A pinboard by
Abdullah Alomari

PhD Candidate , North Carolina State University


Creep Properties and Dynamic Strain Aging in Austenitic Stainless Steels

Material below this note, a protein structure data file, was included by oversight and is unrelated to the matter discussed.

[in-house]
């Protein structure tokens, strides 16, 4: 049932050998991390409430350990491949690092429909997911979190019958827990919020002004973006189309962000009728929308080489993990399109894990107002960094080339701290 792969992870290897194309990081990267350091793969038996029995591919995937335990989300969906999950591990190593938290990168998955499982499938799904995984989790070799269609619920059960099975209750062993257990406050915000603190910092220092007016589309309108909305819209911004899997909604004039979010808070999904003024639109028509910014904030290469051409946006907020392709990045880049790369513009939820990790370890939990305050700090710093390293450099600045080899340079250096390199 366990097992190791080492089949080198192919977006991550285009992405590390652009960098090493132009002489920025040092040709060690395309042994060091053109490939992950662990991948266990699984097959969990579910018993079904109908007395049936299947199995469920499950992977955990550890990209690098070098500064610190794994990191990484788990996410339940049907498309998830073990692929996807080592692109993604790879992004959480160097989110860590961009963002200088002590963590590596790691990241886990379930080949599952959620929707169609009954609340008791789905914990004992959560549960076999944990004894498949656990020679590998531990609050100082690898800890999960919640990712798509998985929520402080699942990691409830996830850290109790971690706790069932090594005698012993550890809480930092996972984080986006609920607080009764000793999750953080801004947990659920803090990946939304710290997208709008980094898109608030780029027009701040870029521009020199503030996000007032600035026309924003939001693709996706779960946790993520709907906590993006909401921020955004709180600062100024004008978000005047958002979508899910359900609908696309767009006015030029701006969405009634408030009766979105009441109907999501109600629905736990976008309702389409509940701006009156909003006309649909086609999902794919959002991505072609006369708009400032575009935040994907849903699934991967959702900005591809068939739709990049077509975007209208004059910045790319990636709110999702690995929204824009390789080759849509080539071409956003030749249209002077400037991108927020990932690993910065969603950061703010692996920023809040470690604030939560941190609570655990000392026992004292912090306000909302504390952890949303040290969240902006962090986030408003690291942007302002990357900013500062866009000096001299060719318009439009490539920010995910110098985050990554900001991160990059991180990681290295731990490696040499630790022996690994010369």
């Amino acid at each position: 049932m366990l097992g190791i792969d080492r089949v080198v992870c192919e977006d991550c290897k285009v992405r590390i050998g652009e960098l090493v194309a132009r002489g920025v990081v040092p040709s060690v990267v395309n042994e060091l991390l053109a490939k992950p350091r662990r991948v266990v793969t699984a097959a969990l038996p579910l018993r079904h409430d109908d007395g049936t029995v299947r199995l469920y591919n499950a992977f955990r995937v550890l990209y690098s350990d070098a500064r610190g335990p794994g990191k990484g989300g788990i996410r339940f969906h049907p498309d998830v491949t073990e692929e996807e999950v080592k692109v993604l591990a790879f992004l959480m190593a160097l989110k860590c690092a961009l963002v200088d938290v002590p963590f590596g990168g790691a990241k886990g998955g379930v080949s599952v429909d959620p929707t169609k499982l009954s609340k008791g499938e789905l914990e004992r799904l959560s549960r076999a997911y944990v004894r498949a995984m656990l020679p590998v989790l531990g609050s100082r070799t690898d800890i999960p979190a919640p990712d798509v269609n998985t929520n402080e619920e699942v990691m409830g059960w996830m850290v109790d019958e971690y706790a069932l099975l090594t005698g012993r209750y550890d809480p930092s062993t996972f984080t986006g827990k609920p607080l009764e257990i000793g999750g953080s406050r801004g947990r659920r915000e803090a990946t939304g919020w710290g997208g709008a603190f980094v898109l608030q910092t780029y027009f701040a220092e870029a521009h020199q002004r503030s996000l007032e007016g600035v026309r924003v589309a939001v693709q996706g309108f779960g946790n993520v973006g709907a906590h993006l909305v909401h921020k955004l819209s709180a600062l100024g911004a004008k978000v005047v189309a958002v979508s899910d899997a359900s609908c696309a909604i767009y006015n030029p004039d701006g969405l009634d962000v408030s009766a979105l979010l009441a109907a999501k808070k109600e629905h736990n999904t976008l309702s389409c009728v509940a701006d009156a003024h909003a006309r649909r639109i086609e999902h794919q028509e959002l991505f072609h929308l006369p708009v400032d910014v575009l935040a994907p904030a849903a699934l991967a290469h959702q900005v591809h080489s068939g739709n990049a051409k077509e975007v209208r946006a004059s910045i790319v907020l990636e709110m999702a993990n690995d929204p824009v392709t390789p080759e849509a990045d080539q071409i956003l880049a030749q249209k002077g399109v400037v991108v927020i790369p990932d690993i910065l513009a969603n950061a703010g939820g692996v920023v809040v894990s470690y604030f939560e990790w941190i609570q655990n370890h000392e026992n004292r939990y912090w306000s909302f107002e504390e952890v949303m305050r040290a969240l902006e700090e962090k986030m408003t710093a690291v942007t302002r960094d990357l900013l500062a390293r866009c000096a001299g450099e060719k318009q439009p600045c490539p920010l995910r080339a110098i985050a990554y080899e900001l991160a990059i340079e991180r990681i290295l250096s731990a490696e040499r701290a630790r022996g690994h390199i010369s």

Stainless steels may be classified by their crystalline structure into three main types: austenitic, ferritic and martensitic. Austenitic stainless steels are frequently used for high temperature applications including conventional and nuclear power plants due to its higher creep properties coupled with more corrosion/oxidation resistance at high temperature than ferritic steels. Moreover, newly developed austenitic stainless steels with high Chromium and Nickle contents have superior mechanical properties at high temperature relative to the widely used stainless steel such as 304 and 316 type stainless steels make it primary options for Gen-IV nuclear reactors structural application. In general, the materials are deformed faster at high temperature. The time-dependent plastic (i.e. permanent) deformation of materials at a constant temperature and constant stress or load is known as creep and it is playing the major rules for design criteria at high temperature applications. The plastic elongation during creep test is a result of several mechanisms operating in the microstructure levels and understanding the creep mechanisms in austenitic stainless steels is essential not only to predict the performance of the steel under the operating conditions but also to help improve the microstructural design of such advanced creep resistant metals. In addition to the importance of creep properties at high temperature applications, austenitic stainless steels exhibit serrations in stress-strain curves commonly known as Portevin-Le Chatelier effect. The serrated yielding in austenitic stainless steel is commonly attributed to dynamic strain aging (DSA) resulting from the interaction between diffusing solute atoms and mobile dislocations during plastic deformation at intermediate temperatures. The DSA has been shown to degrade mechanical properties such as ductility and fracture toughness so investigation into this phenomenon should be carried out for a comprehensive understanding of the underlying mechanisms as well as for design and safety considerations. To investigate the creep mechanisms and dynamic strain aging in austenitic stainless steels used in nuclear power plant, extensive experimental and theoretical works have been done through the last decades. In this pinboard, recent works in these properties are to be mentioned and discussed.